• Optimal calorie reduction yields benefits for ageing, while minimizing potential harm to physical fitness (e.g., malnutrition, chronic weakness, reduced aerobic capacity) and mental well-being (emotional distress, confusion, depression, etc.)
    • Diets with calorie reduction of 10-30% over the baseline have been found to show the maximum benefits with respect to ageing parameters, without compromising on physical and mental well-being
    • Diets where calorie reduction has exceeded 40% have been linked to physical and mental disorders, such as fertility and sexual health, immunity, fatigue. This partly arises because such diets are often also associated with shortfalls in nutritional intakes.
  • When reducing calories, ensure nutritional quality is maintained – e.g., the diet needs to be rich in micronutrients, fiber, and antioxidants; while maintaining a healthy balance of macronutrients.


Practical tips to achieve Caloric Reduction

Caloric reduction can be practically achieved in a number of ways:

  • Conventional calorie reduction: Reduce calorie intake for each meal consumed – i.e., reducing portion sizes
  • Intermittent Fasting: The practice of not eating at all for a significant part of the day, for example 14-10 (14 hours of fasting combined with 10 hours during which meals are consumed, limiting total calories according to the calorie reduction plan). Intermittent fasting works because in a few hours after food consumption, the body exhausts its sugar stores and starts burning through fat. After an initial 2-4 week adjustment period, the body gets used to the meal timing patterns, and in fact the stomach shrinks to demand less food per meal.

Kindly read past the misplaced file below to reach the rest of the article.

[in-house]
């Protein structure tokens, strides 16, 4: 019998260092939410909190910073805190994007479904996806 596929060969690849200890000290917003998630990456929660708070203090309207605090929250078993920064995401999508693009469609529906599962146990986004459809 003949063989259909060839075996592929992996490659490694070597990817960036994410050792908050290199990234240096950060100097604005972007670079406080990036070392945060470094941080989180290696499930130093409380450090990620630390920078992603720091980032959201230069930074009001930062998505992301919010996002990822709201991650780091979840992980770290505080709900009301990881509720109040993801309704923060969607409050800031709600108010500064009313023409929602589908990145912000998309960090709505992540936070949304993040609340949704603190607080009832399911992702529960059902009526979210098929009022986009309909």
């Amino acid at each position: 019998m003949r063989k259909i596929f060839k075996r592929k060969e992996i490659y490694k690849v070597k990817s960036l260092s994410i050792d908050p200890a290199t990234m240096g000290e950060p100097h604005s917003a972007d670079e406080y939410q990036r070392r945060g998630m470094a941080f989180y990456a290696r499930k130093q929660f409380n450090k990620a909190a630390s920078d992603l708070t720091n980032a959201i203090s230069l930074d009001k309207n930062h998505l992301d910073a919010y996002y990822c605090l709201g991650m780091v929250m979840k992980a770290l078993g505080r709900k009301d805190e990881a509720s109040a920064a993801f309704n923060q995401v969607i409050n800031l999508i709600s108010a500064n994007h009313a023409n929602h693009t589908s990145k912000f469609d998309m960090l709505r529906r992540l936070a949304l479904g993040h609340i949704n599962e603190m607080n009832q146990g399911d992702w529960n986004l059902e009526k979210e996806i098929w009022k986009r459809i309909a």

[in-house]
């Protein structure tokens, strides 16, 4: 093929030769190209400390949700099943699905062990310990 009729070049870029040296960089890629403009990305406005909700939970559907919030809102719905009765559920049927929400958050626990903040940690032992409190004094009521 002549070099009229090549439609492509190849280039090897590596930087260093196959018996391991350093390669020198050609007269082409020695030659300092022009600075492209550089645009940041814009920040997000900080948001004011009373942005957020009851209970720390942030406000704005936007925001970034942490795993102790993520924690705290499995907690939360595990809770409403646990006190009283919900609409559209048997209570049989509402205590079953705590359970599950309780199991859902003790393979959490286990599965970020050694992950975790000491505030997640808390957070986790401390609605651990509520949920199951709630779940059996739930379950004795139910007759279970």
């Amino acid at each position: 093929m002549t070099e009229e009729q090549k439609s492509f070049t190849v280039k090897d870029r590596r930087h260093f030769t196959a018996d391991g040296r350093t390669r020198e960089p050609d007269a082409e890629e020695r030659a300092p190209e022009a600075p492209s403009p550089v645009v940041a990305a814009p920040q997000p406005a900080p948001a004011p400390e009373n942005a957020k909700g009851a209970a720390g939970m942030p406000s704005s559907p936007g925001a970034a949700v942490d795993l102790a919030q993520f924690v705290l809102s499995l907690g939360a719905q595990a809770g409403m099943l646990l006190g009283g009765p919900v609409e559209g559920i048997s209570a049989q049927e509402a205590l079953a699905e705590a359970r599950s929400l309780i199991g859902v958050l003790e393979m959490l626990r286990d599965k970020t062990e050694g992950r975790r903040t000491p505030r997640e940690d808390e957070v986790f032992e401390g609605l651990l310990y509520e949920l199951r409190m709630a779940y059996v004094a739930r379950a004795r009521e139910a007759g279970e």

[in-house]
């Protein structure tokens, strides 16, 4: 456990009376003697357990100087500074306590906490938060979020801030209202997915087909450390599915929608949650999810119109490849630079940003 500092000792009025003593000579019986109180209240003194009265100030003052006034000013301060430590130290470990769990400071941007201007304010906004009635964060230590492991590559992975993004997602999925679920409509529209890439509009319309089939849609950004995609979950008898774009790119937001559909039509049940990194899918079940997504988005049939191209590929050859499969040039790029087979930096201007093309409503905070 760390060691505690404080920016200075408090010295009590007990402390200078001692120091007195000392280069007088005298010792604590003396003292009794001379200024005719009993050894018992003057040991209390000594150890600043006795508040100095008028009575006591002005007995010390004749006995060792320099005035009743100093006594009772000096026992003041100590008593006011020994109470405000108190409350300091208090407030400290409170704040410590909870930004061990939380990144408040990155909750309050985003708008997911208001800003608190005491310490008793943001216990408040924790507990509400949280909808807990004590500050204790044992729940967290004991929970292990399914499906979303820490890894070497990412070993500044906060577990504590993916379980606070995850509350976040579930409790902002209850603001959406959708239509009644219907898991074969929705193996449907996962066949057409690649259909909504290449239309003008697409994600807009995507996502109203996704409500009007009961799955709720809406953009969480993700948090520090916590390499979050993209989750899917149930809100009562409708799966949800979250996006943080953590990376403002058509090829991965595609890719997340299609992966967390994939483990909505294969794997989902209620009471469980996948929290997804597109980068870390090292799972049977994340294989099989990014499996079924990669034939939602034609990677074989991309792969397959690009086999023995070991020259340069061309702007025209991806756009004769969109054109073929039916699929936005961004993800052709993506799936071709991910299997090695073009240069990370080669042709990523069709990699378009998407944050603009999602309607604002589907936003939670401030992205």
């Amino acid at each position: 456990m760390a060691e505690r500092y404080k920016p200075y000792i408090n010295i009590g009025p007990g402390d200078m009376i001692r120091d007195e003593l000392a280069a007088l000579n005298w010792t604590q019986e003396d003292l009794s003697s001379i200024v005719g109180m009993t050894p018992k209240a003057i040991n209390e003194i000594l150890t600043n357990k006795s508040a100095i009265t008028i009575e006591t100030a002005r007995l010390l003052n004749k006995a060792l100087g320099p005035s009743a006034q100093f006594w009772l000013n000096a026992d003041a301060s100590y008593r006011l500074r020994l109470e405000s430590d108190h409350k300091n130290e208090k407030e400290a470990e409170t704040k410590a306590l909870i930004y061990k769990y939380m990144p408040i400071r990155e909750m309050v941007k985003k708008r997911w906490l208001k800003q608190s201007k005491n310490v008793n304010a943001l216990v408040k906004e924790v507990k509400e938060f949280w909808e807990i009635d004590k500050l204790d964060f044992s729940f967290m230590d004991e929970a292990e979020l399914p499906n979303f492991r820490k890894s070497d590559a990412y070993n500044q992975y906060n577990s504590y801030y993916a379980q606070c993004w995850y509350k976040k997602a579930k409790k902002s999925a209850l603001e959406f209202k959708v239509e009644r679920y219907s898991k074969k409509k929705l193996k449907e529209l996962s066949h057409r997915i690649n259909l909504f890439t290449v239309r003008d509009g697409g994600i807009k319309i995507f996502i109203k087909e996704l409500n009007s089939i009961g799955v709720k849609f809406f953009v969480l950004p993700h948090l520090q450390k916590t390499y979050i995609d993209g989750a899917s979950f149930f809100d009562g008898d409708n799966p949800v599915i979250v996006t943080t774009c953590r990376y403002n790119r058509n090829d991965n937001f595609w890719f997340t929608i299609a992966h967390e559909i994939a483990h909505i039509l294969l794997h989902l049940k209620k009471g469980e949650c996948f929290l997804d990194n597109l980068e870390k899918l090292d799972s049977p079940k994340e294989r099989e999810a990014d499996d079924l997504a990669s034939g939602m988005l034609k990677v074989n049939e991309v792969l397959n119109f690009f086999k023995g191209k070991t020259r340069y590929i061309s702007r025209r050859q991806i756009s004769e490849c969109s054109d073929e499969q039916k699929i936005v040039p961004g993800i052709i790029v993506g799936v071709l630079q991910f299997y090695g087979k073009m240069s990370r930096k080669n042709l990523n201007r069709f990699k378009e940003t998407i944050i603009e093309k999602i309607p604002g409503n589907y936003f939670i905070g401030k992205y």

• Time-restricted eating: While similar to intermittent fasting, the key construct behind time-restricted eating involves aligning dietary intake to the body’s energy needs during various parts of the day. This means, for example, eating early and light dinners, and concentrating one’s calorie intake during the morning and early afternoon periods.


In conclusion, caloric reduction can be a powerful tool available to healthy individuals to slow down ageing processes and for healthy ageing. Do consult your doctor and perhaps your nutritionist to help you design your own caloric reduction plan.